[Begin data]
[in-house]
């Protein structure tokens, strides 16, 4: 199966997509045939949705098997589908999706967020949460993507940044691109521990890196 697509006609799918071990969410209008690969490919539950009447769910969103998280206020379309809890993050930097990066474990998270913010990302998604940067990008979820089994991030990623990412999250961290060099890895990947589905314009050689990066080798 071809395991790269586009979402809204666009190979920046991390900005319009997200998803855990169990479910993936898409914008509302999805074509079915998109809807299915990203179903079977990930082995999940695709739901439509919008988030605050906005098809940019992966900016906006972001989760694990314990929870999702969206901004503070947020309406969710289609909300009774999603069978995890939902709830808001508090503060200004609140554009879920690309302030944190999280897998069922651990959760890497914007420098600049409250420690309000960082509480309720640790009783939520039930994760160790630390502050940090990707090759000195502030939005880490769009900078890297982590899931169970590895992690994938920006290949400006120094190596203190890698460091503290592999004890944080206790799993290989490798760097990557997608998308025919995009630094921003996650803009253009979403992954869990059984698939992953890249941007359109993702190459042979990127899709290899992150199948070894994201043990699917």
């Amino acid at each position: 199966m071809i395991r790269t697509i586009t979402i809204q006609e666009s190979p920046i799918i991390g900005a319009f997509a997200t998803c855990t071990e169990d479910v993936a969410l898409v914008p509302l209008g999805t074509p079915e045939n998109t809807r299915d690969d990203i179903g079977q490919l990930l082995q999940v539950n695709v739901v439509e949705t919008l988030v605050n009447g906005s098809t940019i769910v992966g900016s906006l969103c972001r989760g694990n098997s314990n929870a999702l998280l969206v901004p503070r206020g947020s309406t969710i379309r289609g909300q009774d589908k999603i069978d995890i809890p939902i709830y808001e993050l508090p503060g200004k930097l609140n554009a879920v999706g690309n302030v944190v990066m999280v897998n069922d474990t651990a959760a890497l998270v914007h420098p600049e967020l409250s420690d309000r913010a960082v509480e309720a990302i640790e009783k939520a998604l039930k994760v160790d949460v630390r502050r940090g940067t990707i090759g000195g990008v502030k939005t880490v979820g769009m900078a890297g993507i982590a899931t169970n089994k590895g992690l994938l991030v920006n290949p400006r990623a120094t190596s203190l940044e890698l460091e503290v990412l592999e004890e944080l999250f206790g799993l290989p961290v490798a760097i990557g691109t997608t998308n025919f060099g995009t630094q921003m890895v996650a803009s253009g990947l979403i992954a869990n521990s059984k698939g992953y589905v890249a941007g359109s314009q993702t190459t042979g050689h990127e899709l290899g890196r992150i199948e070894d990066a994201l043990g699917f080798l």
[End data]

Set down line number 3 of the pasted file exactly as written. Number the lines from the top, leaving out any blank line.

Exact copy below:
């Amino acid at each position: 199966m071809i395991r790269t697509i586009t979402i809204q006609e666009s190979p920046i799918i991390g900005a319009f997509a997200t998803c855990t071990e169990d479910v993936a969410l898409v914008p509302l209008g999805t074509p079915e045939n998109t809807r299915d690969d990203i179903g079977q490919l990930l082995q999940v539950n695709v739901v439509e949705t919008l988030v605050n009447g906005s098809t940019i769910v992966g900016s906006l969103c972001r989760g694990n098997s314990n929870a999702l998280l969206v901004p503070r206020g947020s309406t969710i379309r289609g909300q009774d589908k999603i069978d995890i809890p939902i709830y808001e993050l508090p503060g200004k930097l609140n554009a879920v999706g690309n302030v944190v990066m999280v897998n069922d474990t651990a959760a890497l998270v914007h420098p600049e967020l409250s420690d309000r913010a960082v509480e309720a990302i640790e009783k939520a998604l039930k994760v160790d949460v630390r502050r940090g940067t990707i090759g000195g990008v502030k939005t880490v979820g769009m900078a890297g993507i982590a899931t169970n089994k590895g992690l994938l991030v920006n290949p400006r990623a120094t190596s203190l940044e890698l460091e503290v990412l592999e004890e944080l999250f206790g799993l290989p961290v490798a760097i990557g691109t997608t998308n025919f060099g995009t630094q921003m890895v996650a803009s253009g990947l979403i992954a869990n521990s059984k698939g992953y589905v890249a941007g359109s314009q993702t190459t042979g050689h990127e899709l290899g890196r992150i199948e070894d990066a994201l043990g699917f080798l």